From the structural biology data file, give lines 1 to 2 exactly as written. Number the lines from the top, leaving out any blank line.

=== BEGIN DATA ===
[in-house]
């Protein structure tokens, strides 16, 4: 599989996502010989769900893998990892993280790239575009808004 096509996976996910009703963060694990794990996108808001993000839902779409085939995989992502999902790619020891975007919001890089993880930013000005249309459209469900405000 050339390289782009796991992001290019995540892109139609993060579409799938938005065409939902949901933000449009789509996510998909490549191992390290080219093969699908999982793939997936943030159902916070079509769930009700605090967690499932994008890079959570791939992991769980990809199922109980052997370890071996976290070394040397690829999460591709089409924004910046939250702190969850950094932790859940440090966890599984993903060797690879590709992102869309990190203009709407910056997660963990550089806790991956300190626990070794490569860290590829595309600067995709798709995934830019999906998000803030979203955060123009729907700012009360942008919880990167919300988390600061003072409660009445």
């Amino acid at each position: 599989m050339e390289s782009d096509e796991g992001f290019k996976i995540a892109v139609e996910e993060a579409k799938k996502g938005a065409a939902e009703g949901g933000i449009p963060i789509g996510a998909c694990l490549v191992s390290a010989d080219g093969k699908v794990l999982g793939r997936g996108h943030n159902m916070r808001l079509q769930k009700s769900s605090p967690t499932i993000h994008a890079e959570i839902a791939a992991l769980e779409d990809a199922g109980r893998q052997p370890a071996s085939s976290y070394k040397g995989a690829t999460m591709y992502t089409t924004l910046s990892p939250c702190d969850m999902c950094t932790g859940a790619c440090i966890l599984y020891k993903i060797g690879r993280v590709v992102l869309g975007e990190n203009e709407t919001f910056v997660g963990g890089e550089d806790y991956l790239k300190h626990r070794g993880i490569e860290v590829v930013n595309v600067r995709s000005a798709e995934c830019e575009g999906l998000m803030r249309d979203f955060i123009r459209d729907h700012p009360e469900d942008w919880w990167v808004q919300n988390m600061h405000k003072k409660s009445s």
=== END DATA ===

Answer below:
[in-house]
């Protein structure tokens, strides 16, 4: 599989996502010989769900893998990892993280790239575009808004 096509996976996910009703963060694990794990996108808001993000839902779409085939995989992502999902790619020891975007919001890089993880930013000005249309459209469900405000 050339390289782009796991992001290019995540892109139609993060579409799938938005065409939902949901933000449009789509996510998909490549191992390290080219093969699908999982793939997936943030159902916070079509769930009700605090967690499932994008890079959570791939992991769980990809199922109980052997370890071996976290070394040397690829999460591709089409924004910046939250702190969850950094932790859940440090966890599984993903060797690879590709992102869309990190203009709407910056997660963990550089806790991956300190626990070794490569860290590829595309600067995709798709995934830019999906998000803030979203955060123009729907700012009360942008919880990167919300988390600061003072409660009445």